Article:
WOTUS heads to the White House for Review

The 2015 Waters of the U.S. rule will no longer be in effect, barring a legal stay, on Dec. 23, 2019. Photo by John Salzarulo for Unsplash.

The U.S. Environmental Protection Agency’s (EPA’s) final rule to replace the 2015 Waters of the U.S. (WOTUS) Rule moves toward becoming a final rule. According to the National Stone, Sand & Gravel Association (NSSGA), the rule is now at the White House to undergo interagency review. 

A replacement rule is expected by January 2020, with the 2015 rule being withdrawn in late December.

“NSSGA looks forward to a final WOTUS rule that provides clean water for everyone and legal clarity for NSSGA members,” said Emily Coyner, NSSGA senior environmental policy director, in a press release.

The association advocated “that ephemeral and isolated waters, pits and water treatment systems (including settling ponds) should never be federally regulated waters.” The proposed 2018 WOTUS rule reflected this input.

Special committee explores impact of Texas mining

A bipartisan committee, as well as TACA President and CEO David Perkins and Capitol Aggregates President Greg Hale, will review the impact of mining on surrounding communities.

Legislators and aggregate industry representatives will serve on a special bipartisan committee that explores the impact of Texas mining on the surrounding communities and explores the efficacy of current regulatory oversight. Texas House Speaker Dennis Bonnen (R) announced the appointment of the committee on Dec. 10.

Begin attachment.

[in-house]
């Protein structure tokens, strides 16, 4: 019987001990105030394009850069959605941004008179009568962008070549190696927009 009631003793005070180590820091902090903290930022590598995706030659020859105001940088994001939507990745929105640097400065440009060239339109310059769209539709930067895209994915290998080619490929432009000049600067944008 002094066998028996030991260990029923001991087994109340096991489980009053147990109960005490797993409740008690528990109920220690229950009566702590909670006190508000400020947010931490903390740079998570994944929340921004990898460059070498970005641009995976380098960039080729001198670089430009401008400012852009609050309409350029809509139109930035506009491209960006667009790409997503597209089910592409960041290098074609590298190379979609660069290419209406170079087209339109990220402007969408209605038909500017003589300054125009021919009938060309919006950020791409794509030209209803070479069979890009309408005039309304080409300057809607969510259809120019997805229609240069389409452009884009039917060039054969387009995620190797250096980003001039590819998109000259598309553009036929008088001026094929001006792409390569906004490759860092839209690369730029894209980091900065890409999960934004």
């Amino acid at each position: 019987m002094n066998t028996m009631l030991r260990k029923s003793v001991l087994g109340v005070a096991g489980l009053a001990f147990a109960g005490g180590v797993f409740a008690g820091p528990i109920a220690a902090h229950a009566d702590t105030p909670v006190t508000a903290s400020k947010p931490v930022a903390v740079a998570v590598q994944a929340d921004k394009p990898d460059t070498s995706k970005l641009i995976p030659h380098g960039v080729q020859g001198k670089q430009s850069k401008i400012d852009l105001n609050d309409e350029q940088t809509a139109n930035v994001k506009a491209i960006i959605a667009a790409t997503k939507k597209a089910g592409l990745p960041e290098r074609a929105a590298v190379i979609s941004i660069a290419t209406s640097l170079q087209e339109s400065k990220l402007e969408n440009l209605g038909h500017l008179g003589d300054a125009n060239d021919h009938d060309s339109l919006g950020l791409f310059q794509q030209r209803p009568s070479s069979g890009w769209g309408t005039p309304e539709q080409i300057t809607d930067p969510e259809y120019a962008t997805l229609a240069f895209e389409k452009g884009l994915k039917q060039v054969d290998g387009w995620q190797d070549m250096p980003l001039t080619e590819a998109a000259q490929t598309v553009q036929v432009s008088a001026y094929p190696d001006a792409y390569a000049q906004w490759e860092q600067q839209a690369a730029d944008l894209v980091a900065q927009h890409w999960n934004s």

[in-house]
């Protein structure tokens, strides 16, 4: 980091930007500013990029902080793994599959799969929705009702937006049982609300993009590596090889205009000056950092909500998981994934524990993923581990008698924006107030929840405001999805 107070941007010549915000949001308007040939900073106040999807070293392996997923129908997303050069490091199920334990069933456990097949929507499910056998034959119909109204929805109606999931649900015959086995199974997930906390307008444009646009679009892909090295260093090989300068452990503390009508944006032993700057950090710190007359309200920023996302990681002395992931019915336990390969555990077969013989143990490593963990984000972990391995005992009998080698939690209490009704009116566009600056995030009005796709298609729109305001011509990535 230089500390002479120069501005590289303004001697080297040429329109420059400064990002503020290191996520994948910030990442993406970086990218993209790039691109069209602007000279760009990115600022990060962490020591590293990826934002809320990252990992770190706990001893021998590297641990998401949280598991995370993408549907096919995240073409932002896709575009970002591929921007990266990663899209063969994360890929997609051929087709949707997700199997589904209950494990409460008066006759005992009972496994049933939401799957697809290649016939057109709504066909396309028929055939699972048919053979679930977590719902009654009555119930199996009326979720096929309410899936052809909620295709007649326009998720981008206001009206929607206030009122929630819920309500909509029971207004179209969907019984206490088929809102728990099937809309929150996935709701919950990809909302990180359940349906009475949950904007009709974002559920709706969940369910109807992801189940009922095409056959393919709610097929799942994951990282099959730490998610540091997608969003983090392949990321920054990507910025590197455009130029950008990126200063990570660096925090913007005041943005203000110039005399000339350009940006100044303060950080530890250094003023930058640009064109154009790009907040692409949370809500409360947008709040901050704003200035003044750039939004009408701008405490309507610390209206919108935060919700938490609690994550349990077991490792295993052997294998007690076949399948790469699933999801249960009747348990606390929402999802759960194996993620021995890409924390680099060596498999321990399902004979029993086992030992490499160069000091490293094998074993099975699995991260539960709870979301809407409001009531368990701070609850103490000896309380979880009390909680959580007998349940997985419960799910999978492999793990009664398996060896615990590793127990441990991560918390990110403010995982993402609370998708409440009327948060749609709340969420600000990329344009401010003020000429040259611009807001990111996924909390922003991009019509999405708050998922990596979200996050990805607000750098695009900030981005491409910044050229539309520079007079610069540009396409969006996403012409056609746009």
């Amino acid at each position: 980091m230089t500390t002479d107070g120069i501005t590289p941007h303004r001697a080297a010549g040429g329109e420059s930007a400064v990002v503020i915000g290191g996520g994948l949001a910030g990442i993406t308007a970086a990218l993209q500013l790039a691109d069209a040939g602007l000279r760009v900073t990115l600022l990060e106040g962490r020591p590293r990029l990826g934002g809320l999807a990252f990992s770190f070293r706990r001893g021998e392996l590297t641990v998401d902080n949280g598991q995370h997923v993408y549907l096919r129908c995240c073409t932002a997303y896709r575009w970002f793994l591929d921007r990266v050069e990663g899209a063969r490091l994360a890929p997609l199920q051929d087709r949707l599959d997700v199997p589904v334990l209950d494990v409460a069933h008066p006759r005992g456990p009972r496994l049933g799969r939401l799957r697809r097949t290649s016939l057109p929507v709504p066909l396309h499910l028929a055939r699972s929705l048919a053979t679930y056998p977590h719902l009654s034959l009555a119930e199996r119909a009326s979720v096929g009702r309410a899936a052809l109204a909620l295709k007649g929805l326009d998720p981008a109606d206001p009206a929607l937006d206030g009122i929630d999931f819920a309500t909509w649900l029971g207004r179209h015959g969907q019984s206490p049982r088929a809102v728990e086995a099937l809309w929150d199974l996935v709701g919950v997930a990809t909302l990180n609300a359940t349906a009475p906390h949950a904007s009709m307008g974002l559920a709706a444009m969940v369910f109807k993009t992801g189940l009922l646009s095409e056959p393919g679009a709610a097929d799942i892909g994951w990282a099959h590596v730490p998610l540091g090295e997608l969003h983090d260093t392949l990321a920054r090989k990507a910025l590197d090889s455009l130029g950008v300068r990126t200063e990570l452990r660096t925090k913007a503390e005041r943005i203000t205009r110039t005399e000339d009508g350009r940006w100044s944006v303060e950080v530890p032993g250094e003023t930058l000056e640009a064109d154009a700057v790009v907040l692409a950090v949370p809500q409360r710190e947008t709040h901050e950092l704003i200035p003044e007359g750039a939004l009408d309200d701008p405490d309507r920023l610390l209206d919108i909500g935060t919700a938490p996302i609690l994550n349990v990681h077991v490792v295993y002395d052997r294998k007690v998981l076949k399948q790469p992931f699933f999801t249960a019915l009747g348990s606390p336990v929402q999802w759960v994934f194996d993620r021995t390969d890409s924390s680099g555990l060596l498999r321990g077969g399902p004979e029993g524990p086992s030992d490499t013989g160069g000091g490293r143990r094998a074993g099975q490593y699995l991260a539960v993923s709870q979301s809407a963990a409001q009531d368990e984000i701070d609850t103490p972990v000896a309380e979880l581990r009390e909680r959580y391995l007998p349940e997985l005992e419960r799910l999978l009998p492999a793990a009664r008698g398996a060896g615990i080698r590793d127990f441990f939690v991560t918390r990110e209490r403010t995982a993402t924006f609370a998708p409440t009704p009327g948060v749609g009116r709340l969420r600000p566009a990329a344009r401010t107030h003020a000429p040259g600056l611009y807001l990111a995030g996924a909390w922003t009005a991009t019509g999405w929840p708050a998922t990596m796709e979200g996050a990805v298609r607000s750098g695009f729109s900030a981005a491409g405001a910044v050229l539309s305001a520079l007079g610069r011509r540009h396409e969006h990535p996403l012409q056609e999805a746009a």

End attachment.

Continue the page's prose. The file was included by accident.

According to the Statesman, the committee formation follows a series of stories that highlighted industry growth in the Hill Country in both the American-Statesman and KVUE-TV.

“My desire is that this committee will work to find common ground between industry and community and find paths that will increase public safety without endangering economic growth and prosperity,” state Rep. Terry Wilson, a Burnet County Republican who is heading the House Interim Study Committee on Aggregate Production Operations, told the Statesman.

The committee will include seven state representatives, David Perkins, director of the Texas Aggregates and Concrete Association, and Greg Hale, president of Capitol Aggregates. It will evaluate crushing operations, concrete batch plants, and asphalt plants across the state.

The Statesman notes it will also “study the enforcement of regulations already in place; nuisance issues relating to the dust, noise and light; threats to the safety of and damage to roads; air quality; blasting enforcement; the distance between facilities and adjoining properties; and whether the state should adopt laws requiring operators to restore the land once they have completed mining.”

Perkins said he anticipates the committee could make recommendations that result in additional regulatory requirements and also might discuss voluntary approaches operators could take to be better neighbors.

“I think all of those are going to be on the table,” he told the news outlet. “I think we have some valuable perspective to offer, and hopefully that will result in whatever the outcome is being workable and an improvement.”